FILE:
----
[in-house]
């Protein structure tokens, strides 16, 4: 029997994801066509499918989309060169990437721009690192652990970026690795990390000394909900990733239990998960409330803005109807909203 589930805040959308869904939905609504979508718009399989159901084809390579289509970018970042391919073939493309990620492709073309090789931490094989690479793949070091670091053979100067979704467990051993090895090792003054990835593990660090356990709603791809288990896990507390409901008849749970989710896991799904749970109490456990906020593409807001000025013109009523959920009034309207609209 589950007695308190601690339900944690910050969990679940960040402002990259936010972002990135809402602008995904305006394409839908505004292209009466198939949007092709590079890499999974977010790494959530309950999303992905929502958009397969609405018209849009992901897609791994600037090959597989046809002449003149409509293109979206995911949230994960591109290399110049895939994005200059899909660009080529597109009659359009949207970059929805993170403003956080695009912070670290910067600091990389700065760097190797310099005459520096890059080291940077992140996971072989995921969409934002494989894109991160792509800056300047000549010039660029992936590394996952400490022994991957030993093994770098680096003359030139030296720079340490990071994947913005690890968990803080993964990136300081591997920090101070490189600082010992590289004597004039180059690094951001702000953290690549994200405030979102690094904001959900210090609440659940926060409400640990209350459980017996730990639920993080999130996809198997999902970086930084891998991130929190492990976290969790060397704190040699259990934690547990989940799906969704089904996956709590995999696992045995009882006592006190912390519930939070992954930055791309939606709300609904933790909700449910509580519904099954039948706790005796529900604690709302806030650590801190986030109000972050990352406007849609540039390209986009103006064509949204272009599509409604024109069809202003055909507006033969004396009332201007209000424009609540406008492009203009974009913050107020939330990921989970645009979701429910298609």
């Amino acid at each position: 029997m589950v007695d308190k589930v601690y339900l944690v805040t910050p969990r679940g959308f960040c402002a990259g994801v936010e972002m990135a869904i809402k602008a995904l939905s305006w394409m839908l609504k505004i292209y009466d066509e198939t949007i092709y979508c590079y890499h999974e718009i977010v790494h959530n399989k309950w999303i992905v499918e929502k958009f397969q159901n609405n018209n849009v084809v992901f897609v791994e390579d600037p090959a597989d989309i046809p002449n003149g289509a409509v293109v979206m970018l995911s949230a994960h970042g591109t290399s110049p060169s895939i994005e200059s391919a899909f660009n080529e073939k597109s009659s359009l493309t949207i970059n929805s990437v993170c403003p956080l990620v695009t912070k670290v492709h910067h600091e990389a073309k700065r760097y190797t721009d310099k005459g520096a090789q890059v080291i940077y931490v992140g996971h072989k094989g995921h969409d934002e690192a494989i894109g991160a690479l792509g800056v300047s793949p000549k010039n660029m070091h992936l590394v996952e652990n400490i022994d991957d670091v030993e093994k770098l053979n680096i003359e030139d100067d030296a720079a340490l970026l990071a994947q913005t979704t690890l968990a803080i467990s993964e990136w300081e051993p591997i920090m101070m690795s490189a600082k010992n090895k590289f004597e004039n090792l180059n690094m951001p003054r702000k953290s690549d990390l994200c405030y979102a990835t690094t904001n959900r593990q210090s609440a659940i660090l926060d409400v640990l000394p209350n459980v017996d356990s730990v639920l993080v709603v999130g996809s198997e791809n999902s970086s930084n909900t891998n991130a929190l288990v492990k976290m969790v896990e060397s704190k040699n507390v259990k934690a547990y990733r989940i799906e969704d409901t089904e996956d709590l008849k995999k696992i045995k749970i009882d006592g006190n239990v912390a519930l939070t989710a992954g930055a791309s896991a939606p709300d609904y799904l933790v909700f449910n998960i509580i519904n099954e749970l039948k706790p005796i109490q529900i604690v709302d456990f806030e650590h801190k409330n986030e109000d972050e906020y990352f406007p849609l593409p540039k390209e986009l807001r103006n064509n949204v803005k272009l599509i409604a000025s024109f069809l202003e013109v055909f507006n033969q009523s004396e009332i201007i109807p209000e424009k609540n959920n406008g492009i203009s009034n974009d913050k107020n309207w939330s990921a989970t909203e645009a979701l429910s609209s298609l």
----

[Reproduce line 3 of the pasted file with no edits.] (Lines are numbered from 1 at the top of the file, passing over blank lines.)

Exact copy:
């Amino acid at each position: 029997m589950v007695d308190k589930v601690y339900l944690v805040t910050p969990r679940g959308f960040c402002a990259g994801v936010e972002m990135a869904i809402k602008a995904l939905s305006w394409m839908l609504k505004i292209y009466d066509e198939t949007i092709y979508c590079y890499h999974e718009i977010v790494h959530n399989k309950w999303i992905v499918e929502k958009f397969q159901n609405n018209n849009v084809v992901f897609v791994e390579d600037p090959a597989d989309i046809p002449n003149g289509a409509v293109v979206m970018l995911s949230a994960h970042g591109t290399s110049p060169s895939i994005e200059s391919a899909f660009n080529e073939k597109s009659s359009l493309t949207i970059n929805s990437v993170c403003p956080l990620v695009t912070k670290v492709h910067h600091e990389a073309k700065r760097y190797t721009d310099k005459g520096a090789q890059v080291i940077y931490v992140g996971h072989k094989g995921h969409d934002e690192a494989i894109g991160a690479l792509g800056v300047s793949p000549k010039n660029m070091h992936l590394v996952e652990n400490i022994d991957d670091v030993e093994k770098l053979n680096i003359e030139d100067d030296a720079a340490l970026l990071a994947q913005t979704t690890l968990a803080i467990s993964e990136w300081e051993p591997i920090m101070m690795s490189a600082k010992n090895k590289f004597e004039n090792l180059n690094m951001p003054r702000k953290s690549d990390l994200c405030y979102a990835t690094t904001n959900r593990q210090s609440a659940i660090l926060d409400v640990l000394p209350n459980v017996d356990s730990v639920l993080v709603v999130g996809s198997e791809n999902s970086s930084n909900t891998n991130a929190l288990v492990k976290m969790v896990e060397s704190k040699n507390v259990k934690a547990y990733r989940i799906e969704d409901t089904e996956d709590l008849k995999k696992i045995k749970i009882d006592g006190n239990v912390a519930l939070t989710a992954g930055a791309s896991a939606p709300d609904y799904l933790v909700f449910n998960i509580i519904n099954e749970l039948k706790p005796i109490q529900i604690v709302d456990f806030e650590h801190k409330n986030e109000d972050e906020y990352f406007p849609l593409p540039k390209e986009l807001r103006n064509n949204v803005k272009l599509i409604a000025s024109f069809l202003e013109v055909f507006n033969q009523s004396e009332i201007i109807p209000e424009k609540n959920n406008g492009i203009s009034n974009d913050k107020n309207w939330s990921a989970t909203e645009a979701l429910s609209s298609l």